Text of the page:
Graduate Studies

The Harvard Department of Physics consists of more than 50 faculty members, 220 graduate students, 150 undergraduate concentrators, and 260 research scholars. We offer students innovative educational and research opportunities with renowned faculty in state-of-the-art facilities, exploring fundamental problems involving physics at all scales. Our primary areas of experimental and theoretical research are atomic and molecular physics, astrophysics and cosmology, biophysics, chemical physics, computational physics, condensed-matter physics, materials science, mathematical physics, particle physics, quantum optics, quantum field theory, quantum information, string theory, and relativity.

Our talented and hardworking students participate in exciting discoveries and cutting-edge inventions such as the ATLAS experiment, which discovered the Higgs boson; building the first 51-cubit quantum computer; measuring entanglement entropy; discovering new phases of matter; and peering into the ‘soft hair’ of black holes.

Our students come from all over the world and from varied educational backgrounds. We are committed to fostering an inclusive environment and attracting the widest possible range of talents. Our recently-established Committee on Inclusion is charged with enhancing diversity and helping students feel welcome in the department and in the physics community at large (where diversity pertains to race, ethnicity, nationality, color, creed, religion, age, disability, economic background, sexual orientation, and gender identity, among other social identities). We also hold regular lunches, meet-ups, and other social events for students from historically underrepresented groups that provide enjoyable social breaks as well as opportunities for networking and community building.

In January, 2017, Harvard Physics hosted its first Conference for Undergraduate Women in Physics (CUWiP). The graduate students and postdocs who organized the 2017 CUWiP held at Harvard also developed, designed, and held the first-ever SPIN UP (Supporting Inclusion of Underrepresented People) workshop, with the intention of providing a supportive space for women and femme folk physics students who are members of racial and ethnic minorities, are members of gender and sexual minorities, have physical, mental, or learning disabilities, come from low-income backgrounds, are first-generation college students, or are members of other underrepresented or underserved communities. We hope that SPIN UP workshops will become a regular feature of future CUWiP conferences or perhaps evolve into their own larger event.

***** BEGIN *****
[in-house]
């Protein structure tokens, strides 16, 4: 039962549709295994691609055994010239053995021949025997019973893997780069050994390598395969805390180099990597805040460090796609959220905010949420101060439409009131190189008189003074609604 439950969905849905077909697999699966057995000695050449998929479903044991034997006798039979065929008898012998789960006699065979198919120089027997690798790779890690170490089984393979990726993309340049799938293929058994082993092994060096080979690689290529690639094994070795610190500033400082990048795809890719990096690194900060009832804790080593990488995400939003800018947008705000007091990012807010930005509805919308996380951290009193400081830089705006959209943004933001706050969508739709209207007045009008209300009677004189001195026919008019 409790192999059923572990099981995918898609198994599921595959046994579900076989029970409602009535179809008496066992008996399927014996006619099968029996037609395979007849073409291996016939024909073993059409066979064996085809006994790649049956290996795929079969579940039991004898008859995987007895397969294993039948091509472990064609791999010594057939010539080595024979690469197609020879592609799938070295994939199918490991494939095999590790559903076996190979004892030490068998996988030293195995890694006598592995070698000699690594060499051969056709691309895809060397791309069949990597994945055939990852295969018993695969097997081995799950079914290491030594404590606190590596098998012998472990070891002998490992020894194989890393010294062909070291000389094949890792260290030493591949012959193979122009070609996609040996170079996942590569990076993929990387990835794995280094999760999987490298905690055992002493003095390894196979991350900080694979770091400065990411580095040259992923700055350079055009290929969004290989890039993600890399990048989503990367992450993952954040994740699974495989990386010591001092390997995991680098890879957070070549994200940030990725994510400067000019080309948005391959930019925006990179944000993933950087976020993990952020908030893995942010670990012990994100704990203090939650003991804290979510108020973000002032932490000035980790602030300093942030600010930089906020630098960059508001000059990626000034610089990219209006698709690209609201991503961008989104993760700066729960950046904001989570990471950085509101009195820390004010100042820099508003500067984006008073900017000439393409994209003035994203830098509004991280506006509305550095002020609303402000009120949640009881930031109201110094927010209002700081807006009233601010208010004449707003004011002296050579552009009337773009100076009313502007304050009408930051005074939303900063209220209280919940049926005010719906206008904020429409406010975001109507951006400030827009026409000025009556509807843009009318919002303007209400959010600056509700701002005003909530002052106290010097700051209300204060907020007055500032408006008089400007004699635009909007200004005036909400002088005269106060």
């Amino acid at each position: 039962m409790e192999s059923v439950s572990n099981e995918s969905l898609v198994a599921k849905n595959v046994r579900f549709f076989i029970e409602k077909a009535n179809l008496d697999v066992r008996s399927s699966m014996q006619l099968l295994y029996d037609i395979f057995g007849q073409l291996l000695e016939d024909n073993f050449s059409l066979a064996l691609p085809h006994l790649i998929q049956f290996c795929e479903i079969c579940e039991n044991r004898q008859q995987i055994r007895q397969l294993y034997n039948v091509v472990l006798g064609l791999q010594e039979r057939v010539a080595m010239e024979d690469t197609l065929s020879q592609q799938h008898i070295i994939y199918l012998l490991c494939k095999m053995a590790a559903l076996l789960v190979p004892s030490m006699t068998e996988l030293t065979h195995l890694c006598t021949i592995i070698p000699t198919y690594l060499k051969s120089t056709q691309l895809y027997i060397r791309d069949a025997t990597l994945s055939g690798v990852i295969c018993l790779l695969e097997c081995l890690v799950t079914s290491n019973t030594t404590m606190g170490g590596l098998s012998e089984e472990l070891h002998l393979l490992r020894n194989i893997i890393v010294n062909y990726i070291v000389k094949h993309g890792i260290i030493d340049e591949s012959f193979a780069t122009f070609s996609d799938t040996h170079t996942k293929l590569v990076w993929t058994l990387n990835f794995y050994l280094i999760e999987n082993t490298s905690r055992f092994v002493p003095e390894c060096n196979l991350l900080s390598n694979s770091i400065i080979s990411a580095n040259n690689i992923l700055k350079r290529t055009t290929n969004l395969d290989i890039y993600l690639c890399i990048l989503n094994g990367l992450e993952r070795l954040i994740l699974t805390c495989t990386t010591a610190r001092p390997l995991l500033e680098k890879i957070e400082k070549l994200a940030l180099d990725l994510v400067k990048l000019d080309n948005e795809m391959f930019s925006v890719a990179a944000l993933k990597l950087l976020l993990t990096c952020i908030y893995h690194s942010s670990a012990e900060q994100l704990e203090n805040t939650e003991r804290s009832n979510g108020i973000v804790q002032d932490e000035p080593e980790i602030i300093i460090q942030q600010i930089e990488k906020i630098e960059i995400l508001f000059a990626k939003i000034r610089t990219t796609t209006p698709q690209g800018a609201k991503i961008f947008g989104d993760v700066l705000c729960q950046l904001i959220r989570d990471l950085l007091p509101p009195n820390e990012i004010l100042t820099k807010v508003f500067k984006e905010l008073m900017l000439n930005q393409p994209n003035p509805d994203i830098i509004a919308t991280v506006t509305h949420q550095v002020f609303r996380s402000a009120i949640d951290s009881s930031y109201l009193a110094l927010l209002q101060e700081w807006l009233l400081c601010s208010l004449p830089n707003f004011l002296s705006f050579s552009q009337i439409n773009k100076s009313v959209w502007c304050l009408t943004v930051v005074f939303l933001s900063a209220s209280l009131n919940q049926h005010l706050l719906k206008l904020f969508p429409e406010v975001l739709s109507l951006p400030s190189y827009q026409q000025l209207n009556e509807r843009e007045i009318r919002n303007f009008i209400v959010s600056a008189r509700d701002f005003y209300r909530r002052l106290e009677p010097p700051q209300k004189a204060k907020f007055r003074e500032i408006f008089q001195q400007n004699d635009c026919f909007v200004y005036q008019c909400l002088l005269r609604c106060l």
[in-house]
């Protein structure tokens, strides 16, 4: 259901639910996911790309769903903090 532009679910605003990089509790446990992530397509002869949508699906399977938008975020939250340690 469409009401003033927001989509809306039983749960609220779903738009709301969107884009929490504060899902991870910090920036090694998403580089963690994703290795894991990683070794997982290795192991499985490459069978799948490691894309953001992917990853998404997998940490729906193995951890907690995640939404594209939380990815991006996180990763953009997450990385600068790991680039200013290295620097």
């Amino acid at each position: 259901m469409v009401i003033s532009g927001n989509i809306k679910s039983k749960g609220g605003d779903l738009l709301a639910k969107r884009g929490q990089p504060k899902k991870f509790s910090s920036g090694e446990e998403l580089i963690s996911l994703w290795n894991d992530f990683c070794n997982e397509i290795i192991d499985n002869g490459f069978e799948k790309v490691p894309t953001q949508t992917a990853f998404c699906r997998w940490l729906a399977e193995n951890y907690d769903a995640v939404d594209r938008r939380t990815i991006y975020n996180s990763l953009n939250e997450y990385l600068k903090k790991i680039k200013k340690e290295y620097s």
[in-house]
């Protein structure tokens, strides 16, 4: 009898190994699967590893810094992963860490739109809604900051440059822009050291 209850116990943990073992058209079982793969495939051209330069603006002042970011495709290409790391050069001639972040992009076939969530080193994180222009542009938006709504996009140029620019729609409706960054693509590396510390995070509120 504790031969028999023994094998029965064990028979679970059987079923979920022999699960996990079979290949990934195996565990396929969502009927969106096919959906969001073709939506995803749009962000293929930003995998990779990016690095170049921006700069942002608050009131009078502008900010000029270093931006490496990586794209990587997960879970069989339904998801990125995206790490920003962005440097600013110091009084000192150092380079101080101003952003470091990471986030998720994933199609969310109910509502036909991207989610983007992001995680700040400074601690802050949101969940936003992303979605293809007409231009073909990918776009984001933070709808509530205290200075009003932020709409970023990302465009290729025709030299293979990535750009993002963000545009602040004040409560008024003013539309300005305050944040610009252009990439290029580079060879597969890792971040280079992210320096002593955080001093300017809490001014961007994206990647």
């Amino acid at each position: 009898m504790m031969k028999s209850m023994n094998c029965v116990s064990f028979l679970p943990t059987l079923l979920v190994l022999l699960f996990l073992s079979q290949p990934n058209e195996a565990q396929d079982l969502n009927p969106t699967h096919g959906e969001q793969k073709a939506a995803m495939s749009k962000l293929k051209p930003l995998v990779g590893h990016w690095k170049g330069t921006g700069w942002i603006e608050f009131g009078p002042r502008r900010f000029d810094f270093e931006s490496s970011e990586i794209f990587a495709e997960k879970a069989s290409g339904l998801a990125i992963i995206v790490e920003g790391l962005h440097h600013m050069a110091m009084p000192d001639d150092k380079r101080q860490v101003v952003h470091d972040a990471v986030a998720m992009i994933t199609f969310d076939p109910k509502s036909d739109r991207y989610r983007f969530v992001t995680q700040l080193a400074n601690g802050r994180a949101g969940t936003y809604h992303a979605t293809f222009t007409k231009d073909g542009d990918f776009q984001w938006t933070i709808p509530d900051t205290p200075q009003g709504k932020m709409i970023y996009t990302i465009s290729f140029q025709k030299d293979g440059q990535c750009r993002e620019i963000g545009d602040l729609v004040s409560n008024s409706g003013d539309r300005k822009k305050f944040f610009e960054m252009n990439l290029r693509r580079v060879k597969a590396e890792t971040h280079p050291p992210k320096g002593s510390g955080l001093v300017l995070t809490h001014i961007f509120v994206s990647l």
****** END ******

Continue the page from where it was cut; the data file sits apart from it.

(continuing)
We have a flexible and highly responsive advising structure for our PhD students that shepherds them through every stage of their education, providing assistance and counseling along the way, helping resolve problems and academic impasses, and making sure that everyone has the most enriching experience possible.The graduate advising team also sponsors alumni talks, panels, and advice sessions to help students along their academic and career paths in physics and beyond, such as “Getting Started in Research,” “Applying to Fellowships,” “Preparing for Qualifying Exams,” “Securing a Post-Doc Position,” and other career events (both academic and industry-related).

We offer many resources, services, and on-site facilities to the physics community, including our electronic instrument design lab and our fabrication machine shop. Our historic Jefferson Laboratory, the first physics laboratory of its kind in the nation and the heart of the physics department, has been redesigned and renovated to facilitate study and collaboration among our students.

Members of the Harvard Physics community participate in initiatives that bring together scientists from institutions across the world and from different fields of inquiry. For example, the Harvard-MIT Center for Ultracold Atoms unites a community of scientists from both institutions to pursue research in the new fields opened up by the creation of ultracold atoms and quantum gases. The Center for Integrated Quantum Materials, a collaboration between Harvard University, Howard University, MIT, and the Museum of Science, Boston, is dedicated to the study of extraordinary new quantum materials that hold promise for transforming signal processing and computation. The Harvard Materials Science and Engineering Center is home to an interdisciplinary group of physicists, chemists, and researchers from the School of Engineering and Applied Sciences working on fundamental questions in materials science and applications such as soft robotics and 3D printing.  The new Black Hole Initiative, the first center worldwide to focus on the study of black holes, is an interdisciplinary collaboration between principal investigators from the fields of astronomy, physics, mathematics, and philosophy. And the recently launched Quantitative Biology Initiative aims to bring together physicists, biologists, engineers, and applied mathematicians to understand life itself.

We support and encourage interdisciplinary research and simultaneous applications to two departments is permissible. Prospective students may thus wish to apply to the following departments and programs in addition to Physics:

If you are a prospective graduate student and have questions for us, or if you’re interested in visiting our department, please contact